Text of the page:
When discussing setting sustainability goals among our team, many clients simply want “the answer.” There are tools that allow you to provide key information and produce a numerical target. You could take that number and run with it. But you shouldn’t.
Understand your motivation
Setting sustainability goals can and should be more nuanced than that. Start by considering why your organization is setting a goal in the first place. There are many reasons to set sustainability goals, and your primary objectives will dictate what type of goal you set and how you go about setting it. Think about what is motivating the goal – it could be improving the reputation of your product or brand, pressure from customers, investors or other external stakeholders, a need to gain or maintain competitive advantage, a desire to reap the monetary savings that can accompany achieving sustainability goals, or a desire to “do the right thing.” Ask yourself and others within your organization why you are setting the goal before you start, and you’ll be better equipped to set a meaningful goal.
Consider your audience
The audience for your goals could include customers, investors, employees, suppliers, or even competitors. Consider which stakeholders are your primary audience and what their perspective on sustainability might be. Perhaps your primary stakeholders aren’t focused on sustainability. In that case, look for ways to tie their main interests to the goals you’re considering. For example, investors might care about reduced operating costs or risk mitigation, both of which can be co-benefits of setting and achieving sustainability goals. Consider all your stakeholders, determine what they care about, and tie that back to the goal-setting process. This can help you decide what type of goals to set, as well as how to communicate your goals once they’re set.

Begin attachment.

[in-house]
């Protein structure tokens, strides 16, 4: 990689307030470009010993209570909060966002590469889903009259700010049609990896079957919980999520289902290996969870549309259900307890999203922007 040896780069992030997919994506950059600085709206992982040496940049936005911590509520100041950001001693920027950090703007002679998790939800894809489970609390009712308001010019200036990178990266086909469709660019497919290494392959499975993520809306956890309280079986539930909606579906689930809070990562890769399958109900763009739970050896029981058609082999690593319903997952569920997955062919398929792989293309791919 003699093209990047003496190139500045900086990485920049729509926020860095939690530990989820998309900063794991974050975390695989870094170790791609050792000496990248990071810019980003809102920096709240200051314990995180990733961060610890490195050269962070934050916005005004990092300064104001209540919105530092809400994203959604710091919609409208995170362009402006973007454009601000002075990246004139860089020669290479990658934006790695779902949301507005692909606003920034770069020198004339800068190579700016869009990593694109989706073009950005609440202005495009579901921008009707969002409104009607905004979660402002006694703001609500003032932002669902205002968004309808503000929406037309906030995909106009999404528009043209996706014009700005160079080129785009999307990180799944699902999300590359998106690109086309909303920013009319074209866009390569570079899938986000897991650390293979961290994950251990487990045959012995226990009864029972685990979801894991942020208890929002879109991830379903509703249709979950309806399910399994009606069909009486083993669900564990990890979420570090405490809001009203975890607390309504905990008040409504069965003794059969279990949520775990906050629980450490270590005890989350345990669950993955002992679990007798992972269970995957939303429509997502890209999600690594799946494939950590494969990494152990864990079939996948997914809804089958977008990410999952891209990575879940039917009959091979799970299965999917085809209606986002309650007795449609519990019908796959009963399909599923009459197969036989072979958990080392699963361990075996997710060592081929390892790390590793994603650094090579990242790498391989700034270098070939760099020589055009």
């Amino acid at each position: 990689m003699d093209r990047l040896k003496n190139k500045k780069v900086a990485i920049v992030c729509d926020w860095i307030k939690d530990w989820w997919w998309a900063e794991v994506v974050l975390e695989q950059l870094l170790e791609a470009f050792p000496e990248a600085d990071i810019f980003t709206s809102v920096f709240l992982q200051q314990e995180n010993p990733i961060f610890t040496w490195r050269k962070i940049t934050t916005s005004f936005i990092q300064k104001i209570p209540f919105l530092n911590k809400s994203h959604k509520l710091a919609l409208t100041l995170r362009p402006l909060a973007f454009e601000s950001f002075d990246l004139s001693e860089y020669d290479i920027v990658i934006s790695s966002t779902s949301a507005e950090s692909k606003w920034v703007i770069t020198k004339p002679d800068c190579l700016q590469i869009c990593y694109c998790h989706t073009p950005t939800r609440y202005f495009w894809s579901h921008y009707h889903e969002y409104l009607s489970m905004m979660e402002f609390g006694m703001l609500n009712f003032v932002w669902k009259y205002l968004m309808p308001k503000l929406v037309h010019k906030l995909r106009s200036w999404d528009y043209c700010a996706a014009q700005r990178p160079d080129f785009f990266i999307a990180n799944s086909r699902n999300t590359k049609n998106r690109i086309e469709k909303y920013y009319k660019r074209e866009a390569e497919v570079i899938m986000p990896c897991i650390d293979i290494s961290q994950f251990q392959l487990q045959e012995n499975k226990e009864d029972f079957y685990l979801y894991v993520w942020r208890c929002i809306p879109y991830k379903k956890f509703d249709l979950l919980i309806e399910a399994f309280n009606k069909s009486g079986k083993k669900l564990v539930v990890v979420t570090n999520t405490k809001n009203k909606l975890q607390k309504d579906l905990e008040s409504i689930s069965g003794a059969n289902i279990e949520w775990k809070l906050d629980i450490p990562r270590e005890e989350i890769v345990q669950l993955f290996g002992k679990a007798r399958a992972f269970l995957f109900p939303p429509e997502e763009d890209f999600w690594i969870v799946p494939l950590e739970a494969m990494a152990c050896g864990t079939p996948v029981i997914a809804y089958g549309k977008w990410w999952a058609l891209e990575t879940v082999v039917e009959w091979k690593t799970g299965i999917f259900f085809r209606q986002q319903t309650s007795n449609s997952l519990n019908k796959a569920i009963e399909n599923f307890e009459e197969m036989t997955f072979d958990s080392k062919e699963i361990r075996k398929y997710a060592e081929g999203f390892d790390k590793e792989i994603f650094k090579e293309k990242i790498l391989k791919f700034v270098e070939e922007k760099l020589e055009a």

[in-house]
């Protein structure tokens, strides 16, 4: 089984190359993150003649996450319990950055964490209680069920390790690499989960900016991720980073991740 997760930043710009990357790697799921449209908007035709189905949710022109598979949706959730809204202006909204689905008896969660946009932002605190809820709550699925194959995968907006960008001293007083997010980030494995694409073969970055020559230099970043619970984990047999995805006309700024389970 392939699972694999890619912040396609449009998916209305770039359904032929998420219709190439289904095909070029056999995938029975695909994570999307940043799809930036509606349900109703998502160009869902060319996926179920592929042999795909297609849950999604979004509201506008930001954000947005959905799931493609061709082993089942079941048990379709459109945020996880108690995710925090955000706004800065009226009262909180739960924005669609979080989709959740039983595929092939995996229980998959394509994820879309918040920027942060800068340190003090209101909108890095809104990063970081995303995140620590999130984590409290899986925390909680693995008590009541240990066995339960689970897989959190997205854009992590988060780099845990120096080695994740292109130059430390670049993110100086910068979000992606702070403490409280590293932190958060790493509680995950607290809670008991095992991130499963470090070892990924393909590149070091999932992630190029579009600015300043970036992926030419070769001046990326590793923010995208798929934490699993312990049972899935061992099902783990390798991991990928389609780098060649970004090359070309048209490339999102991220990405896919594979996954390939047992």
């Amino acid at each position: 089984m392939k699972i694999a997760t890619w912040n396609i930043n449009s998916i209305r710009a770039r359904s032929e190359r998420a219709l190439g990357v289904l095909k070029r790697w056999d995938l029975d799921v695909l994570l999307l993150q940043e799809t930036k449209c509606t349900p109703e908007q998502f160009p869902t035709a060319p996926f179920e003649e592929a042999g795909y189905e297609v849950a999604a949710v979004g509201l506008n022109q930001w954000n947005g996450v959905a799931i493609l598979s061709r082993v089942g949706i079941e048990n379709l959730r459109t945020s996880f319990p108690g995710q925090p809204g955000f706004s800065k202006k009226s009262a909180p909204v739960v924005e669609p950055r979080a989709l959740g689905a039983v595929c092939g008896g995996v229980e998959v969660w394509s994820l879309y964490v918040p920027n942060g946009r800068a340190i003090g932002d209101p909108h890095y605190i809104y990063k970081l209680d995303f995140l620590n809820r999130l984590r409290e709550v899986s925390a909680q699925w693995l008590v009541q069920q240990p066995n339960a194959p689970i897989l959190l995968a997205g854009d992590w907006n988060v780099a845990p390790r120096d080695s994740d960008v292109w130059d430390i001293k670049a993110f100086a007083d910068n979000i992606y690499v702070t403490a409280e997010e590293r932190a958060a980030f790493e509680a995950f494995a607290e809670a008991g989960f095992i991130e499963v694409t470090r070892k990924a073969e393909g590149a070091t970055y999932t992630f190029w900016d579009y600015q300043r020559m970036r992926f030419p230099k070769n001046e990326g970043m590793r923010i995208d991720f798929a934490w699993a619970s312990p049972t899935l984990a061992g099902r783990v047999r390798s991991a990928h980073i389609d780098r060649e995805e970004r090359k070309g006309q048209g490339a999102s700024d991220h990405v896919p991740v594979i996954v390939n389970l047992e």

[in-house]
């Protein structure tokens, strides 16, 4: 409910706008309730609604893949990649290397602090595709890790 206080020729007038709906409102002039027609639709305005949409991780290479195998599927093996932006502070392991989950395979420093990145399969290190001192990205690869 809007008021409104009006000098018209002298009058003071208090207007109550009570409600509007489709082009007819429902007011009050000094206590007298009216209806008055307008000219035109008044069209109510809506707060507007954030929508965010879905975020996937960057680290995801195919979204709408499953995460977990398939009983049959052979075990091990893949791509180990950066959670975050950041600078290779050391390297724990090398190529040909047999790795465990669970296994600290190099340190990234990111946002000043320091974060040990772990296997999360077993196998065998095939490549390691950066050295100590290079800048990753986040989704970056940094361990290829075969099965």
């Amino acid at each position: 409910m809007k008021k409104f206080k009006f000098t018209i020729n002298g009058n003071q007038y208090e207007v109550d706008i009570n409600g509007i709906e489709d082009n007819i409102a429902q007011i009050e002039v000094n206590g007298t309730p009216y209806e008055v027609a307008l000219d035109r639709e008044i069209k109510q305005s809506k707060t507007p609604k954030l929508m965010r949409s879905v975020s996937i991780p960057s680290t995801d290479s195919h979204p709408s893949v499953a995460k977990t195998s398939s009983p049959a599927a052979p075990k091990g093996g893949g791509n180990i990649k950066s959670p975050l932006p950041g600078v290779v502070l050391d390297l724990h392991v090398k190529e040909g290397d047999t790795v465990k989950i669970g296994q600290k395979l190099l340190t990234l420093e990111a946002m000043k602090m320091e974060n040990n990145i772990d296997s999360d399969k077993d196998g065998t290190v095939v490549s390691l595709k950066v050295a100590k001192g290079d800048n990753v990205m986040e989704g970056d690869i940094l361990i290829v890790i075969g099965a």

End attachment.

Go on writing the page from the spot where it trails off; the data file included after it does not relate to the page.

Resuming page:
Do your research
Your sustainability goals will be most impactful if they are built on the foundation of the mission and vision of your organization. Think about how the goals are going to help your organization succeed in the short- and long-term. Most importantly, talk to others within your organization about sustainability. Provide opportunities for employees at all levels to offer feedback about existing programs and possible future goals. Gather as much information as you can and synthesize key themes. Ensuring that your sustainability goals align with the mission and vision of your organization will pave the way to achieving your goals.
Weigh your options
With the above considerations in mind, you can then begin to identify goal options. We often see two approaches – going on faith or starting with a plan. Going on faith involves choosing a numerical target that sounds good (e.g., 20% by 2020) and developing an achievement plan only after you’ve begun. Starting with a plan involves calculating the impact of future projects, such as lighting or HVAC upgrades, on your environmental metrics and using the resulting reduction as your goal. You then have a clear path to achievement and some assurance that you have set a reasonable goal. We suggest a combination of the two – a little bit of planning and a little bit of faith. Both knowing that you can achieve your goal and stretching to maximize your impact are important aspects of sustainability goals.
Once you have established why you’re setting a goal, who your key audience is, how to align your goal with your organization’s mission and what approach you want to take, you are much better prepared to define your goals. Let this preparation be your guide as you weigh the benefits and considerations of various goal options and set meaningful goals for your organization.